hexagon colony

  • From a bird’s-eye view from the southwest, looking down onto the south slope of a mountain-sized sand dune, with the sun shining from north of east, I saw an ascending series of hexagonal grass-covered pads that were arranged along a spine going up the slope, maybe a stair; the pads alternated from one side of the spine to the other going up the slope. I think there were maybe also windows or and/or protruding or subtracted volumes in the pads. They had interior space; at some point I was inside the top one, which had glazed walls from the northeast to the south, letting the sunlight in generously, plus some maybe sloped clerestory windows. The posts and lintels between the windows were curved in cross-section, almost blobby, and there were words in an informal thin-stroke hand-lettering style all over them and maybe elsewhere on the walls; I remember associating the words with current events.
  • I was reading the latest issue of TIME at the kitchen table in NH on a sunny mid-morning, and the last-page column was by Téodor (maybe ghostwritten blog-style by Onstad, or maybe in this case it really was T) — there was a painting of him on the page — and it had to do with current national politics.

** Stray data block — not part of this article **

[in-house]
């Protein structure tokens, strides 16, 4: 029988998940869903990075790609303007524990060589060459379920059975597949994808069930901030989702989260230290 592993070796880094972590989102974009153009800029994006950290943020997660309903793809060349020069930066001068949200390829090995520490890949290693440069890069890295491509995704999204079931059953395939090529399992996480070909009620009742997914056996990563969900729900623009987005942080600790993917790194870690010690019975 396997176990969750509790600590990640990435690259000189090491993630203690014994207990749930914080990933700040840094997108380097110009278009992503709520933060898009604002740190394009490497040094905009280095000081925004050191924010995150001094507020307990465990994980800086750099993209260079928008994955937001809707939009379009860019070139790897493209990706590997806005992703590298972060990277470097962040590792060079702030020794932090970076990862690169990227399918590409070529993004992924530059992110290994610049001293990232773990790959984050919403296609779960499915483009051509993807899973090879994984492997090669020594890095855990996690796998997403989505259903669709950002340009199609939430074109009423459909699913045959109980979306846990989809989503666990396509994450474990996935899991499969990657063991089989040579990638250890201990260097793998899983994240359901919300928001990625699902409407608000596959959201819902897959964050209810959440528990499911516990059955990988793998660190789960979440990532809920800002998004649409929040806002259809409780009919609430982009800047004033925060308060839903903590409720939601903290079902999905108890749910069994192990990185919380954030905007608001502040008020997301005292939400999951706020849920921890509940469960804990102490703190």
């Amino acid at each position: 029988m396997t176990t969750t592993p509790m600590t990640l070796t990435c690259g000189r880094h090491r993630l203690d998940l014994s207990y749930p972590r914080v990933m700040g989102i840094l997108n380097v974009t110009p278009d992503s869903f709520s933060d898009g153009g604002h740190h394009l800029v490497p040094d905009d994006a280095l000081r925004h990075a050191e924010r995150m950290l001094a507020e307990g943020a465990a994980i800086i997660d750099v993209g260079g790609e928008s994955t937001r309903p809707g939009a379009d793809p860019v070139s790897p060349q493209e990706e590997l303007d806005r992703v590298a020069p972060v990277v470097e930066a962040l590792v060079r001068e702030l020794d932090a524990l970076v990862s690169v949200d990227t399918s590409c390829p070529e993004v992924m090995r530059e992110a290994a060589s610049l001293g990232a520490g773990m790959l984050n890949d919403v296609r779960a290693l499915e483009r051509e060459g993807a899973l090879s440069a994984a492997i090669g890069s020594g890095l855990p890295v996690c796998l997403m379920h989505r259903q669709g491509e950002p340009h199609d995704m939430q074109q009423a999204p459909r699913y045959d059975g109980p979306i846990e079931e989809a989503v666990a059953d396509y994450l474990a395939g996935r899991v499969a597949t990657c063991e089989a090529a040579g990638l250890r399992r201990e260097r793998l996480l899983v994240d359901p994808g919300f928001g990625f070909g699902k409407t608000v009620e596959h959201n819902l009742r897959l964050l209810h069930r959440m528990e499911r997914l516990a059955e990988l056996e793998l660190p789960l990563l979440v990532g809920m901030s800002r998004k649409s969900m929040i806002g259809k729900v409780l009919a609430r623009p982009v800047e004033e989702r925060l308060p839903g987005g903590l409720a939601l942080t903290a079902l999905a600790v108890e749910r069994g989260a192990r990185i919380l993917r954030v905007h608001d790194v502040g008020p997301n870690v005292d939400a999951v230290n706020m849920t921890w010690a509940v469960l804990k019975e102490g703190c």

• There was some sort of group project I was working on at school, and I had just received a large flexible blue plastic sheet (about the size of a full board of plywood) that had been lasercut and needed to have popped out. I was with a number of other students in a workroom with cinderblock walls and no daylight, though perhaps it was after dark. The sheet flopped all around as I took out the cut pieces, and I was glad to have plenty of space to work.
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